From Charlottesville, Virginia, USA:
About five weeks ago, my two and a half-year-old daughter had her first urinary tract infection (UTI). She was medicated with antibiotics. Two weeks ago, she had a fever of 103.9 so we took her to the pediatrician who tested her urine for a recurrent UTI. This came back negative, but there was sugar in her urine and ketones. So, they checked her blood sugar level and it was 254 mg/dl [14.2 mmol/L]. She was admitted into the hospital for a diabetes diagnosis. They continued to check her blood sugar levels, which dropped. When we left the hospital, it was 154 mg/dl [8.6 mmol/L]. They told us a virus could have caused the ketones in urine and high blood sugar levels. They also sent blood work to the laboratory. That was 11 days ago. The blood work still has not gotten back. We have had her on a strict diet until we find out. How long does blood work usually take to get back? Our endocrinologist doesn't seem to know. Is it common for a virus to cause these symptoms? Should we get a second opinion?
The length of time it takes for blood tests to come back depends on the laboratory used and which tests were done. It should take hours for glucose and insulin levels and a test called "hemoglobin A1c" - another way to assess blood glucose over time - to come back. My guess is that they sent away a test for pancreatic antibodies. These tests should come back within 7 to 14 days. I would be surprised that a pediatric endocrinologist would not know that. Such pancreatic antibody testing must be sent to laboratories with good expertise in doing these tests.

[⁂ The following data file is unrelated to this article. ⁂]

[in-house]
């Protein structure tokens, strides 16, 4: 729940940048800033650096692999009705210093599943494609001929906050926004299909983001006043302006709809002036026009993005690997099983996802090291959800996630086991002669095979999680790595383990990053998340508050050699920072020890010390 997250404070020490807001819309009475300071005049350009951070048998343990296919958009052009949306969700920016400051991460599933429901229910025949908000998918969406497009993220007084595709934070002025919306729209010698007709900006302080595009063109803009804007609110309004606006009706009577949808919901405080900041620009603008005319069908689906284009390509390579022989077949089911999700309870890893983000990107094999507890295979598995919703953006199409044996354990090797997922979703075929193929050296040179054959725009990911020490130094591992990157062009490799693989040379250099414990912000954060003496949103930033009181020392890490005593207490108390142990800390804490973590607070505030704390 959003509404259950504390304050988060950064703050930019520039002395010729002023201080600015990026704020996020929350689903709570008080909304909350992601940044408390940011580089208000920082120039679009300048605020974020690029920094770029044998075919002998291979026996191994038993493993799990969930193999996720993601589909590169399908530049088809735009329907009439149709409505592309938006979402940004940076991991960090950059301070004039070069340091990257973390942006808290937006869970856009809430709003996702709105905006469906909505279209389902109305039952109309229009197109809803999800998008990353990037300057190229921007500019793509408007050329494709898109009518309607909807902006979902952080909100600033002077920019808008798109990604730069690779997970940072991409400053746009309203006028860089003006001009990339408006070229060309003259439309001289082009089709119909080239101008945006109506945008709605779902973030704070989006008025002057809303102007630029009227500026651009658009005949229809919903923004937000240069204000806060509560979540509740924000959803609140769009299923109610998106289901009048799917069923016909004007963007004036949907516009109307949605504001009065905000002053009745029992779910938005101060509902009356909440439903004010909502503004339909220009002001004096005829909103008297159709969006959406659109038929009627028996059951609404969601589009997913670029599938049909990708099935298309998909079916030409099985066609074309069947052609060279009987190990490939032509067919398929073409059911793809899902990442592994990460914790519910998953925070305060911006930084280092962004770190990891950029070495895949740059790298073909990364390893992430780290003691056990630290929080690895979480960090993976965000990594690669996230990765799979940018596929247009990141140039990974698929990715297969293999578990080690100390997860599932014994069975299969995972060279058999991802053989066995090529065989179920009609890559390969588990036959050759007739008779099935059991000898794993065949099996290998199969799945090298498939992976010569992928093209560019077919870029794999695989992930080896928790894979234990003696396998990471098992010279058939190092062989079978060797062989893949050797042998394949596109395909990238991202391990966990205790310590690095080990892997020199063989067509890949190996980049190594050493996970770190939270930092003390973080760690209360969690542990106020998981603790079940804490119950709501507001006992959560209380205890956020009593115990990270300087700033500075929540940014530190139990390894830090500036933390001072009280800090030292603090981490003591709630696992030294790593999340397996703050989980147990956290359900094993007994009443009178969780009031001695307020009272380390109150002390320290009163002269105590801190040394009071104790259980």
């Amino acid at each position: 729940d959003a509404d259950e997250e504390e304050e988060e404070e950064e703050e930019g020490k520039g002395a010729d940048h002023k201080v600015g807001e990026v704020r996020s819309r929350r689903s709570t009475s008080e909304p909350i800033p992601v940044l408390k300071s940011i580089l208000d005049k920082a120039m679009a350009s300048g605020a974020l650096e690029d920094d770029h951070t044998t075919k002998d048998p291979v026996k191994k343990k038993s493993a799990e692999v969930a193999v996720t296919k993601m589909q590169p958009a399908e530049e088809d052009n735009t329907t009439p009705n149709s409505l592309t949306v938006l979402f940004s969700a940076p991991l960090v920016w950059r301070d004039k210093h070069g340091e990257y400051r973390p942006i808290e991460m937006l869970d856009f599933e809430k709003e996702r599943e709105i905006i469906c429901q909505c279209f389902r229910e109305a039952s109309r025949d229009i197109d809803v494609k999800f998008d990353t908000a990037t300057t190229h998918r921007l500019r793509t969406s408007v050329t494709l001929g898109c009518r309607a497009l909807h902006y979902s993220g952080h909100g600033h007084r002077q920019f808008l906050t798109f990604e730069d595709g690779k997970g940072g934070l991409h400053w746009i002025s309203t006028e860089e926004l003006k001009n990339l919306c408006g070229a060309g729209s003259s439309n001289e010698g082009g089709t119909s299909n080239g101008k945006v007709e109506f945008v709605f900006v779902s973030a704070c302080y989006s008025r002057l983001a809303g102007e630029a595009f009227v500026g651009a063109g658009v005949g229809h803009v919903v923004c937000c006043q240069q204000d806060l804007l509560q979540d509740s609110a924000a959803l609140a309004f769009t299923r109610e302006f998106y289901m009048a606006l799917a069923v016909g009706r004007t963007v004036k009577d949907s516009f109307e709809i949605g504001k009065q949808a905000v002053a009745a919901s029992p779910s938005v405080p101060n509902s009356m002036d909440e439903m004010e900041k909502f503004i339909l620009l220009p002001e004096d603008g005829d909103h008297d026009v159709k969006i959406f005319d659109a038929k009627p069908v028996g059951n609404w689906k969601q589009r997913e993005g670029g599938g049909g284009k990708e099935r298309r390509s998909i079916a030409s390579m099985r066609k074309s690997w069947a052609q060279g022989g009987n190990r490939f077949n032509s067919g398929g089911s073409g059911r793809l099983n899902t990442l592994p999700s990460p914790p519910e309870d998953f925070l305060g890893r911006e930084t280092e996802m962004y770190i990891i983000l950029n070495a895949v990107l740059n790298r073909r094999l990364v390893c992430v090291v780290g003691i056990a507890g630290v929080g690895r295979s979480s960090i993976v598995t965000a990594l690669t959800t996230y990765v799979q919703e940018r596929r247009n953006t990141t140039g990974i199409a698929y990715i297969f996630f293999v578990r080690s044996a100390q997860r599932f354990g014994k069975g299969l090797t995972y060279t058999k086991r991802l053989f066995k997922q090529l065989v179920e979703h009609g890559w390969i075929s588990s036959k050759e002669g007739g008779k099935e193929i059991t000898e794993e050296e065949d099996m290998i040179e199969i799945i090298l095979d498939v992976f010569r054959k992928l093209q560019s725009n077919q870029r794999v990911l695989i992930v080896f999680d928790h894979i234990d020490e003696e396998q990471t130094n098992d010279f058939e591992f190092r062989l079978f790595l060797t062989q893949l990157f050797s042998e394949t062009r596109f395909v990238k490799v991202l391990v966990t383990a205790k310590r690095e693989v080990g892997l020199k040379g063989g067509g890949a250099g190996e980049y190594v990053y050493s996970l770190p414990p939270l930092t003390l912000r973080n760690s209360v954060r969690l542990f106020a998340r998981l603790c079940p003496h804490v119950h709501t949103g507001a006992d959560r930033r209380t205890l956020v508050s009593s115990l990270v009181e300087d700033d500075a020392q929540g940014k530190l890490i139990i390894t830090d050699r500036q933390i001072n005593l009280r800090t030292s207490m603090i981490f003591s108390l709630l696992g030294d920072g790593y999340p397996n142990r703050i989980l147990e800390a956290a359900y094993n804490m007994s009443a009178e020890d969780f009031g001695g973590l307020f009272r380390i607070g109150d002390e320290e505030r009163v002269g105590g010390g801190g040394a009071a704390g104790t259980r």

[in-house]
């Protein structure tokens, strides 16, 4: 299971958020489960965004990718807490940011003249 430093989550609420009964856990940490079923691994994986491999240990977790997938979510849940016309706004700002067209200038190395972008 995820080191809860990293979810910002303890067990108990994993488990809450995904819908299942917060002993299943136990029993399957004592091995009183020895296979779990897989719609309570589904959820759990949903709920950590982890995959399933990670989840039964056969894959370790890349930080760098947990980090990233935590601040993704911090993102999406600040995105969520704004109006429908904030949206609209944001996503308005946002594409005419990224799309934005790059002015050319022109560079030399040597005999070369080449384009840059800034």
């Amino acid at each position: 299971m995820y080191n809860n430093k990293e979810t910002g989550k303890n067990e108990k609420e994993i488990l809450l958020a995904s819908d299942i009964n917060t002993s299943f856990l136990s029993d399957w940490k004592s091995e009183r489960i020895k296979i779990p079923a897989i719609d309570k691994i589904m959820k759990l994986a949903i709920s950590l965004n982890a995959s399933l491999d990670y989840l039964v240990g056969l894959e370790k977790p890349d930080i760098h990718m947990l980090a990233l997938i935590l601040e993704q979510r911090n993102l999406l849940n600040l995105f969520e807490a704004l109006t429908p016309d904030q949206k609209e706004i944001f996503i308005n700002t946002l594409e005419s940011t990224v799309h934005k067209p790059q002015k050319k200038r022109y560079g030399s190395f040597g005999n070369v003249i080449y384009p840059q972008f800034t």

"Not all that is hyperglycemia is diabetes - but it usually is." Yes, an infection or "virus" could have lead to a series of circumstances that lead to elevated glucose and the presence of ketones.
PLEASE review this web site for examples of the previous questions that we have answered about the Diagnosis and Symptoms of diabetes.
Original posting 9 Nov 2007
Posted to Diagnosis and Symptoms
Last Updated: Tuesday April 06, 2010 15:10:14
This Internet site provides information of a general nature and is designed for educational purposes only. If you have any concerns about your own health or the health of your child, you should always consult with a physician or other health care professional.
This site is published by T-1 Today, Inc. (d/b/a Children with Diabetes), a 501c3 not-for-profit organization, which is responsible for its contents. Our mission is to provide education and support to families living with type 1 diabetes.
© Children with Diabetes, Inc. 1995-2016. Comments and Feedback.